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Cancer. 1992 Jan 15;69(2):470-5.

Sequential cytopunctures during preoperative chemotherapy for primary breast carcinoma. II. DNA flow cytometry changes during chemotherapy, tumor regression, and short-term follow-up.

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Department of Biology, Centre René Huguenin, Saint-Cloud, France.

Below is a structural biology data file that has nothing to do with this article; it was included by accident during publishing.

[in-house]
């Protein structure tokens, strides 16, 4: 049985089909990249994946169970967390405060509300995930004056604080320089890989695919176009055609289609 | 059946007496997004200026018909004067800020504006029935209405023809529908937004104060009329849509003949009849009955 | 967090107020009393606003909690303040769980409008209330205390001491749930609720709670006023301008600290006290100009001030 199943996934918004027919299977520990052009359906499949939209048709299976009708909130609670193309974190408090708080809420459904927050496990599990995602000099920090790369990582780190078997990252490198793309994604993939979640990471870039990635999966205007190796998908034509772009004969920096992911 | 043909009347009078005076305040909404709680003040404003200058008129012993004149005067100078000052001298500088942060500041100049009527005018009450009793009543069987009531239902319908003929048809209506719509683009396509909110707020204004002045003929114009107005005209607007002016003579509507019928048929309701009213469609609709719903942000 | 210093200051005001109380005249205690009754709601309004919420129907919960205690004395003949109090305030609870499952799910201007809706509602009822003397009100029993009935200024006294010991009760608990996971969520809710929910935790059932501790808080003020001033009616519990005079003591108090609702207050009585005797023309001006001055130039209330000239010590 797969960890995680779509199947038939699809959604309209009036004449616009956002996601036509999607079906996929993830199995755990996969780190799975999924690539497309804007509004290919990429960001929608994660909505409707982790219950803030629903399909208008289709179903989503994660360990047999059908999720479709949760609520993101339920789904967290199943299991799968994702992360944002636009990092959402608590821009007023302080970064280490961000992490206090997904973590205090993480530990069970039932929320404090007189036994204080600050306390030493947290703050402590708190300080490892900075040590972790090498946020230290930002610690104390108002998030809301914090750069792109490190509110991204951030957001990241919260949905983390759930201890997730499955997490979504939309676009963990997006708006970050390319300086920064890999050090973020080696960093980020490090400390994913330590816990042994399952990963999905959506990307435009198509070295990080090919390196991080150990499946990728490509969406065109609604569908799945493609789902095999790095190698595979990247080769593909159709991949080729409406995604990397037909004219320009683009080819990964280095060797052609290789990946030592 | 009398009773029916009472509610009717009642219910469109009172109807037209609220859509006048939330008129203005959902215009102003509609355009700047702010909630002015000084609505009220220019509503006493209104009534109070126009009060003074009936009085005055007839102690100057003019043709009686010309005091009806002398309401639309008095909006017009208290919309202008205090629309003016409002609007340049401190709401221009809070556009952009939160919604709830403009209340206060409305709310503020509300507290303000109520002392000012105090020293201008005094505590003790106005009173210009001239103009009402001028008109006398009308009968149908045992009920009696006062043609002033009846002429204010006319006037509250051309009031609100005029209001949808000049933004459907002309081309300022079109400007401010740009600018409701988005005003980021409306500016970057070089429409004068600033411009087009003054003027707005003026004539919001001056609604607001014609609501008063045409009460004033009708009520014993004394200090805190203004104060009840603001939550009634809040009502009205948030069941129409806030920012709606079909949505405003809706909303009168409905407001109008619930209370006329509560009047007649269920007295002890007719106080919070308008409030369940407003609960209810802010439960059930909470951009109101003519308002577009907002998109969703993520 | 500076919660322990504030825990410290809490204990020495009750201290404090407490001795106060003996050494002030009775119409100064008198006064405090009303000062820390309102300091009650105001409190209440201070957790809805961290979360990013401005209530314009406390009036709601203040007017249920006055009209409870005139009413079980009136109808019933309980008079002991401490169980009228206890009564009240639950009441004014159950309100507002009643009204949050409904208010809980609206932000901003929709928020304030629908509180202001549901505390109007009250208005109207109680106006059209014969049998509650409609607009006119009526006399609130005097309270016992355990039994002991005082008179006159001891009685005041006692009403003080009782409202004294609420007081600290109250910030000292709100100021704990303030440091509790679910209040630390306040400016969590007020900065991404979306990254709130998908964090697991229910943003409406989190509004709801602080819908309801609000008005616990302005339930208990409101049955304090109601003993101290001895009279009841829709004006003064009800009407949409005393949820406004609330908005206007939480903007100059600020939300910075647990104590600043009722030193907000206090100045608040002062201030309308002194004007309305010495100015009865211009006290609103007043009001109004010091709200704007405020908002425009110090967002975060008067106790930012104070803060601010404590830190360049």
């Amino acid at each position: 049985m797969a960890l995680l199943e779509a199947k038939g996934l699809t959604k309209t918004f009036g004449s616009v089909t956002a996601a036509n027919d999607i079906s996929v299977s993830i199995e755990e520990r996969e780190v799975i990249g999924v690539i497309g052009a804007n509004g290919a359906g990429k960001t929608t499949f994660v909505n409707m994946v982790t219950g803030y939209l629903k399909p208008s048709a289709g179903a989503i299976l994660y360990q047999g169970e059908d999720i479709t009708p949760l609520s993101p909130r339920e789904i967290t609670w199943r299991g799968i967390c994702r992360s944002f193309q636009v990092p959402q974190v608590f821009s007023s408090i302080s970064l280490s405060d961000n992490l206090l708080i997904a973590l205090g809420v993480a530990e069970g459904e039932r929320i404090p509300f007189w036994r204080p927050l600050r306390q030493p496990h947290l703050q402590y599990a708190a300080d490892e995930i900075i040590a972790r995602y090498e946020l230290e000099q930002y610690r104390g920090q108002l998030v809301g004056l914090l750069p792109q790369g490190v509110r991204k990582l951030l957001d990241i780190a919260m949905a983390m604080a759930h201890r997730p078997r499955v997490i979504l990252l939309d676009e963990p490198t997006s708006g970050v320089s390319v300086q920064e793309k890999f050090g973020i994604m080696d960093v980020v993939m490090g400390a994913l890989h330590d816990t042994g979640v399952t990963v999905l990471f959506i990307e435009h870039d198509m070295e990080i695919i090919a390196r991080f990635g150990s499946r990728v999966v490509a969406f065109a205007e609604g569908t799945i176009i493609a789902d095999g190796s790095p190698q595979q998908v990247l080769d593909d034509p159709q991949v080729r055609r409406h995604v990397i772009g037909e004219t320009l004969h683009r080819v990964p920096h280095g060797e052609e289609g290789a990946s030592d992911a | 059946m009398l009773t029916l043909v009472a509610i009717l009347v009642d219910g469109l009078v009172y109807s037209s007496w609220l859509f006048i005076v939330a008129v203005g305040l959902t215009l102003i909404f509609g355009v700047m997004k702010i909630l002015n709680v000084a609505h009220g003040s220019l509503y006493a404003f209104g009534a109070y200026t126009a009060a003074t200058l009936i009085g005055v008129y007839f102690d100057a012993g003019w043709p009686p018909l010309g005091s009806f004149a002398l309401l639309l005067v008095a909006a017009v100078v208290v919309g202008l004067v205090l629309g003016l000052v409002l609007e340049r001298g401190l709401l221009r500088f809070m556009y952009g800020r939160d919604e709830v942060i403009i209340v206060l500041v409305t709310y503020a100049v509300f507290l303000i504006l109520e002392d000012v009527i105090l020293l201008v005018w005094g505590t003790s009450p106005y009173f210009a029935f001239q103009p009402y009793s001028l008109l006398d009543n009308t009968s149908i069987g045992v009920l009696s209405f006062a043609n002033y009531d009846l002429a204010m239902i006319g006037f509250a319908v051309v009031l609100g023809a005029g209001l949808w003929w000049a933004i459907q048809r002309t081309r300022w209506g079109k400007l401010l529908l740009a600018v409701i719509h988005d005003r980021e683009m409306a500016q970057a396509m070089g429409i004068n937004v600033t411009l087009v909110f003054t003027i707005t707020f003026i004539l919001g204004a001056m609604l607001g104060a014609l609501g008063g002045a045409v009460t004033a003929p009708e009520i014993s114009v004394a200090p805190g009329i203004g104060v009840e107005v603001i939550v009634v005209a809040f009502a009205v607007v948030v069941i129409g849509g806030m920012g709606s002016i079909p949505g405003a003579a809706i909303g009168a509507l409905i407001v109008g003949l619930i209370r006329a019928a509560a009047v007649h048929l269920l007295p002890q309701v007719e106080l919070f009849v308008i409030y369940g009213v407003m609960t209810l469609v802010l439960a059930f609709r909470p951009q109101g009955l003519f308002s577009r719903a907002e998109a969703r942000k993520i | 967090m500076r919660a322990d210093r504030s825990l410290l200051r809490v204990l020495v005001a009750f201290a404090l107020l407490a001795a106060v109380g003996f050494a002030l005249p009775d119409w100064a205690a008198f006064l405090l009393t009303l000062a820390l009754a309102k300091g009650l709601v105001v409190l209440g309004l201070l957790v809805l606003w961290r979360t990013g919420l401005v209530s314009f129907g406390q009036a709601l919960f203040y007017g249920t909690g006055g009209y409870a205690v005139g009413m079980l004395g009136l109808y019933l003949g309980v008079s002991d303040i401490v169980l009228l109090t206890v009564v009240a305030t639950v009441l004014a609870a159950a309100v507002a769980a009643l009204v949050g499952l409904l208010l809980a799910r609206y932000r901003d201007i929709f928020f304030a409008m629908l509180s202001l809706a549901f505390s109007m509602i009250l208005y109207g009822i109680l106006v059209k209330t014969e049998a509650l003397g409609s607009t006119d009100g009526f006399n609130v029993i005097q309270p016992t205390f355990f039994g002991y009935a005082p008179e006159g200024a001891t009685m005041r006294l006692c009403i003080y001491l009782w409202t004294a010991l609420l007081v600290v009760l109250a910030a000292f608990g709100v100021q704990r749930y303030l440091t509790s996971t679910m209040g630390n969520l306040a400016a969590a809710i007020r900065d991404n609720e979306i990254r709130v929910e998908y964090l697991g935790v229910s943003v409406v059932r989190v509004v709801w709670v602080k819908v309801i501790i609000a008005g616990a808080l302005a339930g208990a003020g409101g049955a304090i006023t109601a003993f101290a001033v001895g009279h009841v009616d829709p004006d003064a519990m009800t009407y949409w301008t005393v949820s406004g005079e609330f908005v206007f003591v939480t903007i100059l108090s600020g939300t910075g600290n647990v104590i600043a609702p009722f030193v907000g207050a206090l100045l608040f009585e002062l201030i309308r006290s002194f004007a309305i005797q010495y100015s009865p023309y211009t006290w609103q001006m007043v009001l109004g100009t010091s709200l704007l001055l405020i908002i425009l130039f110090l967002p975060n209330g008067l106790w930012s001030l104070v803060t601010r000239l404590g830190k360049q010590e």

Between May 1986 and May 1987, 35 primary noninflammatory breast carcinomas (T3N0-N1M0) were studied by means of DNA flow cytometry (FCM-DNA) before and after each of three courses of preoperative chemotherapy (doxorubicin, vincristine, cyclophosphamide, methotrexate, and 5-fluorouracil) to assess initial nuclear DNA content, initial S-phase fraction (SPF), and the impact of chemotherapy on these parameters. Correlations were sought with objective regression and short-term follow-up. Four sequential cytopunctures were performed for cytologic examination and FCM-DNA analyses. Ten tumors were diploid and 25 aneuploid. No significant changes in FCM-DNA parameters during chemotherapy were observed in diploid tumors, and no regression was seen in nine of the ten cases. Among the 25 aneuploid tumors, 10 showed changes in DNA content and/or kinetic parameters. A significant correlation was observed between objective regression and initial FCM-DNA content (P = 0.008), initial SPF (P = 0.004), and changes in FCM-DNA patterns observed during chemotherapy (P = 0.00005). During the follow-up period (range, 27 to 41 months), 13 patients had relapses. Patients with aneuploid tumors were more likely to have relapses (n = 11) than patients with diploid tumors (n = 2), and patients with high SPF were more likely to have relapses than patients with low SPF, but the differences were not significant. Similarly, changes in FCM-DNA parameters were observed more often in patients who had relapses, but, again, the difference was not significant. In 5 of the 13 patients who had relapses, FCM-DNA analyses were performed on cytopunctures of the recurrences: patterns were identical to those observed before treatment even when the primary tumor regressed or showed changes in FCM-DNA parameters during chemotherapy.

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